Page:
House Dems Want Info On Pending Sale Of Housing Complex Trump Has Stake In

** FILE ** Apartment buildings are shown in Starrett City in the Brooklyn borough of New York, in this Feb. 12, 2007 file photo. President Bush's Housing and Urban Development Secretary, Alphonso Jackson, visited the... ** FILE ** Apartment buildings are shown in Starrett City in the Brooklyn borough of New York, in this Feb. 12, 2007 file photo. President Bush's Housing and Urban Development Secretary, Alphonso Jackson, visited the nation's biggest government-subsidized rental complex Friday, Feb. 16, 2006, warning that a real estate mogul's $1.3 billion bid to buy Brooklyn's Starrett City could threaten the working-class housing market, saying: "I will aggressively review this sale and give it close scrutiny." (AP Photo/Kathy Willens, File) MORE LESS
September 7, 2017 12:51 p.m.

The owners of Starrett City, a Brooklyn housing complex in which President Donald Trump has an ownership stake, announced Wednesday that they had found a buyer for the complex, which receives federal subsidies for affordable housing units.

The news that Trump could profit from the sale of the country’s largest federally subsidized housing complex prompted Democrats on the House Oversight Committee to demand information from the Department of Housing and Urban Development (HUD) on the potential sale.

Democrats on the committee previously sent a letter in July to HUD, raising concerns about the fact that Trump could profit if the agency approved the sale of Starrett City. The members asked the department for communications and documents related to Trump’s stake in the complex. In a statement issued Wednesday night, Rep. Elijah Cummings (D-MD) and Rep. Hakeem Jeffries (D-NY) said that while they’ve received some documents from HUD, they haven’t gotten any information about the potential sale.

“We warned months ago that President Trump and his family could receive a multi-million dollar windfall if officials in his Administration—who ultimately report to him—approve the sale of Starrett City, so we are deeply concerned by this new report that a secret deal may be in the works,” they said in the statement. “Both the Obama and George W. Bush Administrations opposed previous efforts to sell the property because the parties refused to guarantee that families who rent there would be protected, so we need to understand what actions the Trump Administration has taken—or is about to take.”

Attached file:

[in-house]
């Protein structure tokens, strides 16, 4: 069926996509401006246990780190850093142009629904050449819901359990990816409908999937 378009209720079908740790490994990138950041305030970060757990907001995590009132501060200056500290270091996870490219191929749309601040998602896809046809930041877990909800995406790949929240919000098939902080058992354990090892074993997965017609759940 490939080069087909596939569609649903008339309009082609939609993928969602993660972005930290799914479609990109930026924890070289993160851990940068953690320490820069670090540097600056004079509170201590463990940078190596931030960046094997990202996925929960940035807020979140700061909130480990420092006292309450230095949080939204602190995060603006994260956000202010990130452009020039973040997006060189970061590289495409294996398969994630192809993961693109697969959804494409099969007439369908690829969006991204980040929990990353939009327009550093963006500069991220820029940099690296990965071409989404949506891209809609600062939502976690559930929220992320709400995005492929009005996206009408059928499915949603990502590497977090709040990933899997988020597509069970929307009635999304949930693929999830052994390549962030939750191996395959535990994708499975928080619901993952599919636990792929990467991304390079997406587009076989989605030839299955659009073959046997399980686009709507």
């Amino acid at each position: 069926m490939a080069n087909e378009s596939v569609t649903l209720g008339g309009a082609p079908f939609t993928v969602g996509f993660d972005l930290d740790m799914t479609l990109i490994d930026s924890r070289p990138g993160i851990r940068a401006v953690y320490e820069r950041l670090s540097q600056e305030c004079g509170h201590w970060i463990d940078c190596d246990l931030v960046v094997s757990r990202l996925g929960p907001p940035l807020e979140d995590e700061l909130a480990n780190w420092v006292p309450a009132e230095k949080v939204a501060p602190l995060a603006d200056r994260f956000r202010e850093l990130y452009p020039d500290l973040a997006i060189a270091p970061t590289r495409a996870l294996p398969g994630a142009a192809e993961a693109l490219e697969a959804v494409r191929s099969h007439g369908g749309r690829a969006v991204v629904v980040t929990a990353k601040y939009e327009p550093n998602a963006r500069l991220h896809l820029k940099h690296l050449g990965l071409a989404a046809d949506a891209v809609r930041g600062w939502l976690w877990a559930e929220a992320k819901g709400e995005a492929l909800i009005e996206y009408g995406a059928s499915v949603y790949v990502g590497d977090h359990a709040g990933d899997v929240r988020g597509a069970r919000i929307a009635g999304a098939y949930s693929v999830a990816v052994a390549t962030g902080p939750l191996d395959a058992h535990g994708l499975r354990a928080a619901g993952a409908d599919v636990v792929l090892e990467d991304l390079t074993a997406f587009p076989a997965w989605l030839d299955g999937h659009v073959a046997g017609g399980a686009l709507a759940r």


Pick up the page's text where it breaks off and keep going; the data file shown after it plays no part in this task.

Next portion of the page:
“We will again push for clarification concerning how President Trump would profit from this potential sale and how affordable housing for thousands of working class families will be protected,” they added.

Trump has a four percent ownership stake in Starrett City. The sale of the complex to a venture between real estate firm Brooksville Company and private equity firm Rockpoint Group must be approved by HUD, as well as by state regulators.

Some New York lawmakers already pledged to carefully examine the potential sale.

“We shouldn’t do this without a full vetting by the tenants,” state Assemblyman Charles Barron (D) told the New York Times. “There’s going to be a battle on this one.”

The owners of Starrett City previously tried to sell the complex in 2007, but federal and state regulators blocked its sale to a partnership that wanted to convert the complex into market rate housing, per the New York Times. A refinancing deal for Starrett City reached in 2009 requires that the complex maintain affordable housing units until 2039, per Bloomberg News.

Trump’s ownership stake presents a conflict of interest for the President, given that HUD would oversee any potential sale of Starrett City and helps set the amounts the federal government pays to subsidize affordable housing units. Trump appointed Lynne Patton, a former aide to the Trump family, to the position at HUD that oversees housing policy in New York and New Jersey.

Cummings and Jeffries also pointed out in their July letter to HUD that Trump’s budget proposal did not touch the program from which Starrett City benefits, while suggesting cuts to other affordable housing programs.

Kathleen Clark, an ethics expert at Washington University in St. Louis, told TPM that Starrett City is a “beautiful illustration” of why Trump should have divested from his financial interests upon taking office if he wanted to avoid such conflicts.

“HUD’s treatment of this potential sale may well reflect a desire to please the President, rather than a desire to do what’s the correct housing policy for the country,” Clark said.

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